Sierra Club Productions
Sierra Club Chronicles
Episode 5: Breathless in LA
Watch the full episode below:
About this Episode
The Port of Los Angeles is one of the biggest and busiest ports in the United States, not to mention, that it is surrounded by numerous oil fields and with that comes a toxic price to the surrounding residents.
The city of Wilmington, CA — a predominately Latino community — bears the burden of industrial blight, pollution, and the health hazards caused not only by the oil refineries but the growing goods movement industry in Los Angeles where over 40% of the goods imported to the US arrive everyday. With all this international trade comes a tremendous amount of air pollution from the ships, trains and trucks that move goods from the harbor to cities and towns across America.
Wilmington residents like Cecilia Mora and Raul Orasco talk about how their families have been plagued with chronic respiratory problems. Fellow resident and activist Jesse Marquez, founder of Wilmington Coalition for a Safe Environment, and co-chair of Sierra Club Harbor Vision Task Force is fighting to protect his community from the excessive pollution of and around the port.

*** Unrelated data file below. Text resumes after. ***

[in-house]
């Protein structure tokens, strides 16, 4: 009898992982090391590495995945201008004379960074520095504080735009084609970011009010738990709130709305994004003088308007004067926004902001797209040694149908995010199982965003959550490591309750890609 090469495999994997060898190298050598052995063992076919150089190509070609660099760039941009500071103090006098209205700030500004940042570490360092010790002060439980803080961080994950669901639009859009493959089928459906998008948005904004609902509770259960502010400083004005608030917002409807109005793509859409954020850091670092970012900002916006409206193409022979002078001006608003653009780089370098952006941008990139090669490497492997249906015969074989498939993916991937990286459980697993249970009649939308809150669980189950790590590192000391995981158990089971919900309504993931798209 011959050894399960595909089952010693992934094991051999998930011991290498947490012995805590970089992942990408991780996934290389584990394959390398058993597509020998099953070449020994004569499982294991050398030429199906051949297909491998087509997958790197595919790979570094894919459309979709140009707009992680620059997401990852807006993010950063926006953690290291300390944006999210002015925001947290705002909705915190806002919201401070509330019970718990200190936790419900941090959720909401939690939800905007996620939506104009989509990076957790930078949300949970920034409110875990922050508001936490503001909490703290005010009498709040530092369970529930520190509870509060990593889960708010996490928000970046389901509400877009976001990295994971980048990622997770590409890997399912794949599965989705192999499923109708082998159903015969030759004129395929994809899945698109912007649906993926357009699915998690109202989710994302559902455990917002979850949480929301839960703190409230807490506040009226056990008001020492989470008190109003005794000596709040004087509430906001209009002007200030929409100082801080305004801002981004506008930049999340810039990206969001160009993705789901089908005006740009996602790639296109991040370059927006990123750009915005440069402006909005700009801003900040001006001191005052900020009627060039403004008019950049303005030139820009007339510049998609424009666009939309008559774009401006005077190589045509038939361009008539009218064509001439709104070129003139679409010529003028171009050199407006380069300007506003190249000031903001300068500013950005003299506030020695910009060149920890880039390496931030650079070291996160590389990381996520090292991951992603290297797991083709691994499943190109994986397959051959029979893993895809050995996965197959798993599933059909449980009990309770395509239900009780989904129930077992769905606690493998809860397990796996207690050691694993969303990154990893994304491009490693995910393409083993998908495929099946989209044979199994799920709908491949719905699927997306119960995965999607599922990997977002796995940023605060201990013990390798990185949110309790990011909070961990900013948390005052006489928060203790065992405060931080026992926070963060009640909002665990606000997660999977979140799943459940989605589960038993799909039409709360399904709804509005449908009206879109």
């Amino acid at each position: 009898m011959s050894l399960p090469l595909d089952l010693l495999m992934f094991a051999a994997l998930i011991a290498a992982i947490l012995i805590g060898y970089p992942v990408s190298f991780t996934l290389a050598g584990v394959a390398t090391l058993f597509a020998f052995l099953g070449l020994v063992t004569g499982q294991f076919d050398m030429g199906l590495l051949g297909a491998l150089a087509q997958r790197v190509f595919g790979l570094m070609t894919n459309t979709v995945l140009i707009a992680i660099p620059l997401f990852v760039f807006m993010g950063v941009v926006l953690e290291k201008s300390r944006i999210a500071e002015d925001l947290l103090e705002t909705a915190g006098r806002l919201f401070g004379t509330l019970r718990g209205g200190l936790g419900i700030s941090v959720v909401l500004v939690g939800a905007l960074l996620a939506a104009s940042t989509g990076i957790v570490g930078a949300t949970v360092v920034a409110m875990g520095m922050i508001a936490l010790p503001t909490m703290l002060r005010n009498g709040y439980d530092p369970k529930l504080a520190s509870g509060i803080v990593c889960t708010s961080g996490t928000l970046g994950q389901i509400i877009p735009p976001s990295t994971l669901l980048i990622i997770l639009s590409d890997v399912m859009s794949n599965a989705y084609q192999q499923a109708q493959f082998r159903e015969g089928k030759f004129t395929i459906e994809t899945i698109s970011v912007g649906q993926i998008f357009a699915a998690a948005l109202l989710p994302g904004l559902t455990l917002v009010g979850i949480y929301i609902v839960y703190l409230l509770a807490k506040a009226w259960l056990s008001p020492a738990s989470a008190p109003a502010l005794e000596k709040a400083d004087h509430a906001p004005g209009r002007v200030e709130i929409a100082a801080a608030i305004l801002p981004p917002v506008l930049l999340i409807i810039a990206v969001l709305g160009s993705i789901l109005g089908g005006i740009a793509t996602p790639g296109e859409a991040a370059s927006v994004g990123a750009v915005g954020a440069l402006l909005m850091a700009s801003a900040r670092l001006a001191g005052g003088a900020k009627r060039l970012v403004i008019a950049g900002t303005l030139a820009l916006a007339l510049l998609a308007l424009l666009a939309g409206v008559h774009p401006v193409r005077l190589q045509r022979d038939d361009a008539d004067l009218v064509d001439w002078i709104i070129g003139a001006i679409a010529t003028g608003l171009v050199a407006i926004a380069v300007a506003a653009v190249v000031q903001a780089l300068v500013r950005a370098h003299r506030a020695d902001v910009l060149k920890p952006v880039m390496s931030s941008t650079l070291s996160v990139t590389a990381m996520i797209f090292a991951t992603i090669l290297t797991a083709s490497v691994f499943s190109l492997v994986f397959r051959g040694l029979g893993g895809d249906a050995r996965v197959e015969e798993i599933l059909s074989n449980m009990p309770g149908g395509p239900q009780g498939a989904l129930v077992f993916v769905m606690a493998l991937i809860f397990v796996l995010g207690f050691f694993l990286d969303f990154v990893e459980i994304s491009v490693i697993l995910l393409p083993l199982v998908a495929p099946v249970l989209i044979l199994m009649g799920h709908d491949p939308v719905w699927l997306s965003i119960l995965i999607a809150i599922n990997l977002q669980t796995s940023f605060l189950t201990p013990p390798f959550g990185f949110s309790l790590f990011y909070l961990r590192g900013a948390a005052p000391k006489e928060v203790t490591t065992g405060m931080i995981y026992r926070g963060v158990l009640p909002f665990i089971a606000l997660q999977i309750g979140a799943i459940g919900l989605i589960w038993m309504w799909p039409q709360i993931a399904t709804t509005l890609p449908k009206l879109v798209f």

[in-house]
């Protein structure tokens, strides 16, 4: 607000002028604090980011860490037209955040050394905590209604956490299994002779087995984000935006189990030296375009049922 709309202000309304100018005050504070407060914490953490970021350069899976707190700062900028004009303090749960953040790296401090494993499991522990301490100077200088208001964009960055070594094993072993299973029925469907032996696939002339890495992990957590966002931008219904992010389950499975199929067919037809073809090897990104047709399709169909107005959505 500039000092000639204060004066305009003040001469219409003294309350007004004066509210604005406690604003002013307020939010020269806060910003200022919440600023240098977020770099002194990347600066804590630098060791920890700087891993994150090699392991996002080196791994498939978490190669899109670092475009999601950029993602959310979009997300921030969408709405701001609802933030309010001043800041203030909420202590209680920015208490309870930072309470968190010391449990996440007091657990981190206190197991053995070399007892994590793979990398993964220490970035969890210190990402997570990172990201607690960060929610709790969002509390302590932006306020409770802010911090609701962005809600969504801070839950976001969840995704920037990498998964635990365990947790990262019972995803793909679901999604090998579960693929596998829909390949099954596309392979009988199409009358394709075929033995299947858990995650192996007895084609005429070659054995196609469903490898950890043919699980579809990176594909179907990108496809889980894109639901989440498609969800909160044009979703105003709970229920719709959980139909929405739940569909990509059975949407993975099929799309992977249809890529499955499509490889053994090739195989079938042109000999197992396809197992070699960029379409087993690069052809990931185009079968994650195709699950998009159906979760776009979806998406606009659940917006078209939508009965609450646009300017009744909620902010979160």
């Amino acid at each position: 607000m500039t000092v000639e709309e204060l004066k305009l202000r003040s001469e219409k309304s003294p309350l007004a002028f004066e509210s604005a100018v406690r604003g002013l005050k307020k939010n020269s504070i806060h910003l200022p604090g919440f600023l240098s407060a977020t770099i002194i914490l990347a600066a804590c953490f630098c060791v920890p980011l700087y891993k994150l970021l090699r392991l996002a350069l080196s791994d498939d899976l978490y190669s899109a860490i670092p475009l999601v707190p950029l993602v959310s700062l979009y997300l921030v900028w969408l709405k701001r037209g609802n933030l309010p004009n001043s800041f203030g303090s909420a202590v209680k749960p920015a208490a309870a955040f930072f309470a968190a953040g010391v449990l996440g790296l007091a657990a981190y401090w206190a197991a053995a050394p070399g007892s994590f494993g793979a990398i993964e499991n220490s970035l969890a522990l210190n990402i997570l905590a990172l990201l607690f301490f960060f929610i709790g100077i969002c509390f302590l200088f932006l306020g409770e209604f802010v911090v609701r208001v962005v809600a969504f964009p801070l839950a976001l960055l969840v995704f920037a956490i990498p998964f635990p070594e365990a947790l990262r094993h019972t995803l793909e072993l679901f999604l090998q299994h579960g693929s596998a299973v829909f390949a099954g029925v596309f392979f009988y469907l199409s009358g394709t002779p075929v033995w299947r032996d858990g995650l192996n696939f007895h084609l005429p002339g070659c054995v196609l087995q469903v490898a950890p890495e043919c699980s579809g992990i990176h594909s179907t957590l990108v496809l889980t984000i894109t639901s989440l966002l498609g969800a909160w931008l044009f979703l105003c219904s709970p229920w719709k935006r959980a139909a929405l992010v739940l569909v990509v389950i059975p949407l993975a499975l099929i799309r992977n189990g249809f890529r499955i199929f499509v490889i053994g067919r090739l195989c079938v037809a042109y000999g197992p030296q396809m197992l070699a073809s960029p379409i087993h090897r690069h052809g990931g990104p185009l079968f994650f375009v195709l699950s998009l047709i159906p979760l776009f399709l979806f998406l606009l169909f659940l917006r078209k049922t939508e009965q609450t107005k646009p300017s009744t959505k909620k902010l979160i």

Most recently, Jesse talks about the oil refinery flares that blackened the skies of Wilmington on September 12, 2005. Alarming local news coverage fills in the details, warning local residents to stay indoors. He and a group of volunteers went door to door asking residents where they were on Sept 12, 2005 and if they experienced any ill health effects. The refineries, 16-story cranes, and rusty abandoned container lots all loom over local backyards.
Jesse went to the new Harbor commissioners, the AQMD, and the Harbor Vision Task Force urging them to consider the undue burden the port places on the people of his community. He presents his "Port Communities Bill of Rights" at each meeting, a document that demands equitable treatment and mitigation for the people of port communities around the world and he wants to make a difference.
Jesse says that today there are many active members of his coalition and he outlines the victories the group has spearheaded over the past several years, including a $60 million settlement from the port of LA and an agreement to improvements including installing equipment so that ships docking at the a new terminal could plug into onshore electric power and turn off their diesel engines.
But there is more work to be done...